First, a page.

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Stolen Flight Bag

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Well-known member
Jan 5, 2003
I need some help. My flight bag was stolen out of my car. Aside from the approach plates for California, Kneeboard, and Headset, which can all be replaced, my biggest concern is my Logbook. I don't have a ton of hours, only about 270 or so, and just started Multi Training with about 6 hours in the Duchess. What do I do about a stolen logbook? Any advice would be monumentally appreciated.

Never take your logbook anywhere with you, keep it in a very safe place. When I travel I keep my log in a notebook or you can use one of those little flight logs, you can transfer the numbers to your real log book later. Better than anything is an electronice log with a CD. Can't go wrong with that.
Personal FAQ:

Lost Logbooks

There are two FAA sources for the information of how to handle them

The first is FAA Order 8700.1 - General Aviation Operations Inspector's Handbook, Volume 2 (General Aviation Safety Inspector (Operations) Tasks And Responsibilities), Chapter 1, Section 10, Paragraph 21

21. LOST LOGBOOKS OR FLIGHT RECORDS. Aeronautical experience requirements must be shown for a person to be eligible for the issuance or to exercise the privileges of a pilot certificate. A pilot who has lost logbooks or flight time records should be reminded that any fraudulent or intentional false statements concerning aeronautical experience are a basis for suspension or revocation of any certificate or rating held. The pilot who has this problem may, at the discretion of the inspector accepting the application for a pilot certificate or rating, use a signed and notarized statement of previous flight time as the basis for starting a new flight time record. Such a statement should be substantiated by all available evidence, such as aircraft logbooks, receipts for aircraft rentals, and statements of flight operators.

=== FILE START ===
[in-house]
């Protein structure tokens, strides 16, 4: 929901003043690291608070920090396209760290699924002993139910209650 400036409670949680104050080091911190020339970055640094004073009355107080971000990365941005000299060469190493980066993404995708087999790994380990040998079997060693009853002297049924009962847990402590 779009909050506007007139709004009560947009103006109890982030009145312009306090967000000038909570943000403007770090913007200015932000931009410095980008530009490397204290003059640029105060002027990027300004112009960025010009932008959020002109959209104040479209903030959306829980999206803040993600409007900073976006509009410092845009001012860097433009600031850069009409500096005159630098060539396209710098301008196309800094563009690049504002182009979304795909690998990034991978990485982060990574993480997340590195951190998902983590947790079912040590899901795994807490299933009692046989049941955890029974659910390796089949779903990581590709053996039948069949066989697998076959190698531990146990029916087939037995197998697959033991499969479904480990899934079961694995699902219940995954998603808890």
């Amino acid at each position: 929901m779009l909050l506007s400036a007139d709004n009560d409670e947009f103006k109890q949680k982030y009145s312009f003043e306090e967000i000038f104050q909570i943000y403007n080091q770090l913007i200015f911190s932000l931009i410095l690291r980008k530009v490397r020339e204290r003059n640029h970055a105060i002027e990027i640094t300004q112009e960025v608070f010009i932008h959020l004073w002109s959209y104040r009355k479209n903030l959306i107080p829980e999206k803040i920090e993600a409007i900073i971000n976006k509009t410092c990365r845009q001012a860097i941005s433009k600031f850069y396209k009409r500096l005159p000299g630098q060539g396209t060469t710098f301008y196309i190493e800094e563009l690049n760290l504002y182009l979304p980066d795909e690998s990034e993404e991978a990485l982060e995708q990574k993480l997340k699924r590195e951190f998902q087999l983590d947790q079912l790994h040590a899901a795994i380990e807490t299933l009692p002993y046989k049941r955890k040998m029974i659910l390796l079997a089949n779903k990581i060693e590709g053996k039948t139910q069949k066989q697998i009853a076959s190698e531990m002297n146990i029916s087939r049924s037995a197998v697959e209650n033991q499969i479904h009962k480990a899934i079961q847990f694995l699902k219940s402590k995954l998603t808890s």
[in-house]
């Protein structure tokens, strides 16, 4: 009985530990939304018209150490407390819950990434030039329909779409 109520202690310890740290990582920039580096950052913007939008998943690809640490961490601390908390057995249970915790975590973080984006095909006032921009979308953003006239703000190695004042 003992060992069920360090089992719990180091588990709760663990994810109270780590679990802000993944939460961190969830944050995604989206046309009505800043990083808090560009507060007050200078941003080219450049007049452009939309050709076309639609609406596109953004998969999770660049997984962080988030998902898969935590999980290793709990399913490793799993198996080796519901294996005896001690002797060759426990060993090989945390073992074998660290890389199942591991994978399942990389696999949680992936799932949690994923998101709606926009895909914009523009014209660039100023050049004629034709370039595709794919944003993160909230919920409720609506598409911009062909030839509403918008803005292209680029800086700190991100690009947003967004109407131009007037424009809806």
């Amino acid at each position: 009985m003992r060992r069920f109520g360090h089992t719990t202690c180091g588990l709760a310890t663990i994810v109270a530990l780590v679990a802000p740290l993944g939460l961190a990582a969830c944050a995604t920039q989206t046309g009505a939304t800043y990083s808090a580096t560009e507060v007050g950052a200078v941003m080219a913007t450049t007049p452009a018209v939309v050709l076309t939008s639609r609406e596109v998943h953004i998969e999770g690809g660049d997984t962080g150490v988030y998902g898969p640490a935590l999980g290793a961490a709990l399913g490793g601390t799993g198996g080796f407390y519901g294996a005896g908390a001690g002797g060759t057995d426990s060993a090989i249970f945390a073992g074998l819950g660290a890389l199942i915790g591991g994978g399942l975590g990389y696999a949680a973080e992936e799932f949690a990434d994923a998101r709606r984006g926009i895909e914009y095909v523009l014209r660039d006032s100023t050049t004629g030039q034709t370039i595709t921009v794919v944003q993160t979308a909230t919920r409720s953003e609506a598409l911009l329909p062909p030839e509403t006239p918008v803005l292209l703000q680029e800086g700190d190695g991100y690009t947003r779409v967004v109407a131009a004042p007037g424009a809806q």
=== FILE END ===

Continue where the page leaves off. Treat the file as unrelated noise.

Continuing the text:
The, second, which is a little more helpful and goes into more detail is FAA Order 8400.10 - Air Transportation Operations Inspector's Handbook. Volume 5 (Airman Certification And Designated Examiners), Chapter 9, Section 4, Paragraph 731

731. LOST LOGBOOKS OR FLIGHT RECORDS. Inspectors should advise airmen that they may reconstruct lost logbooks or flight records by providing a signed statement of previous flight time.
A. Proof of Experience. Airmen may use the following items to substantiate flight time and experience:
* Aircraft logbooks
* Receipts for aircraft rentals
* Operator records
* Copies of airman medical files
* Copies of FAA Form 8710-1, "Airman Certificate and/or Rating Application"
B. Obtaining File Copies. Airmen who have lost their logbooks or flight records may request copies of their files from the FAA by writing to the following:
FAA Airmen Certification Branch, AVN-460
P.O. Box 25082
Oklahoma City, OK 73125

FAA, Aeromedical Certification Branch
P.O. Box 25082
Oklahoma City, OK 73125

NOTE: Inspectors should encourage pilots to complete the flight time sections of official record forms, even though it would not be required for that specific certificate. These records document a chronological development of flight time in case personal records become lost.

Obviously, the records used to reconstruct the logbook should be kept in a safe place. And it's not stated, but since the primary use of the reconstructed logbook will be to verify the information in the student's 8710-1, it would be a good idea to review what you did with the DPE who will be performing the practical test or with a local FSDO inspector.